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This is a book about evolution – from a post-Darwinian perspective. It recounts the core ideas of one of the great French philosophers, Henri Bergson (1859-1941), and his rediscovery and legacy in the poststructuralist critical philosophies of the 1960s onwards. It explores the confluences of these approaches with the foundational ideas of complexity theory and complex adaptive systems in environmental biology. The failings in the development of systems theory, many of which complex systems theory overcomes, are retold; with Bergson, this book proposes, some of the rest may be overcome too. It asserts that Bergson’s ideas can further our understanding of evolution, and of complex systems, and aid the work of scientists working in the field of ecological complexity.

David Kreps is a sociologist of technology and philosopher of science. He is Senior Editor of the journal Information Technology and People, author of papers and conference presentations on social information systems, and is editor of Technology and Intimacy: Choice or Coercion, and Gramsci and Foucault: A Reassessment.

“This is no ordinary introduction to Henri Bergson. What David Kreps’ excellent study gives us is Bergson, complexe: first, because there is no simple way to take (or leave) Bergson’s ideas – his thought of durée, élan, and ‘multiplicity’ demands the most subtle and nuanced reading to give them their full justice; and second, because only by intertwining his ideas with the most up-to-date research in systems thinking, complexity theory, and poststructuralism can we begin to understand their absolute contemporaneity. Kreps’ work does all this and more – it gives us the Bergson we need for today.”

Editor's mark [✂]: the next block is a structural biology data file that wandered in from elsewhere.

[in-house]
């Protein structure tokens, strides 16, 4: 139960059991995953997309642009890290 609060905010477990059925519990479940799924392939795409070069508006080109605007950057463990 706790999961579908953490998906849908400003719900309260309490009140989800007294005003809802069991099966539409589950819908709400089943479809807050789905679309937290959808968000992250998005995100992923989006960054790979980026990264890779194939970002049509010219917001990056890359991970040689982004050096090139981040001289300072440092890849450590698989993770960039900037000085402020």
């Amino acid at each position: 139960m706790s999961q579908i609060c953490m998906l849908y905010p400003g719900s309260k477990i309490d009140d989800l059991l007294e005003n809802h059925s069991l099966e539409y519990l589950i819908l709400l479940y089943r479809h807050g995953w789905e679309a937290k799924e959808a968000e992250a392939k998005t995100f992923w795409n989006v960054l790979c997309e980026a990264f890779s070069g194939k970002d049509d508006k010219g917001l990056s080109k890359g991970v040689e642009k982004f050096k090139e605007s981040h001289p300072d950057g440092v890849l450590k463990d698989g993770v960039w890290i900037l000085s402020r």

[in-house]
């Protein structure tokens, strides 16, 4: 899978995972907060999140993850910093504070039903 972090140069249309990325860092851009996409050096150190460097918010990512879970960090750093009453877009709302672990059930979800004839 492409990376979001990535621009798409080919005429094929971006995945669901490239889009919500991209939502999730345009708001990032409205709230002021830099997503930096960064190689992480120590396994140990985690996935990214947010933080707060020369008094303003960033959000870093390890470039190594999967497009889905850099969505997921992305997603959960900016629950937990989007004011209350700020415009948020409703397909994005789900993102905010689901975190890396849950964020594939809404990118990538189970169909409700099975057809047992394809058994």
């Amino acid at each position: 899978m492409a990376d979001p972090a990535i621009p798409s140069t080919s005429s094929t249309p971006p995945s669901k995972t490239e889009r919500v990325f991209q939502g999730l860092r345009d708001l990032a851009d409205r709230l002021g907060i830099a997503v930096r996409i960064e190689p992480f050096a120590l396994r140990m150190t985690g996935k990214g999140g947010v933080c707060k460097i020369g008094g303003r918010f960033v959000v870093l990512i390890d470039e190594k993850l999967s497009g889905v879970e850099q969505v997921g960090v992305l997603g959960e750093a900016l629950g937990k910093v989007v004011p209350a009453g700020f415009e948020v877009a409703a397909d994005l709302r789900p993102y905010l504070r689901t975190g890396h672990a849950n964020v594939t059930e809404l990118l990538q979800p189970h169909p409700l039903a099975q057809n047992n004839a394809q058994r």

– John Mullarkey, author of Bergson and Philosophy

“Kreps’ book is a thoroughly researched and well-written work that shows how Bergson’s philosophy of evolution and time can also reinvigorate our ideas about complexity and organization in the natural and physical sciences.”

– Stephen Crocker, author of Bergson and the Metaphysics of Media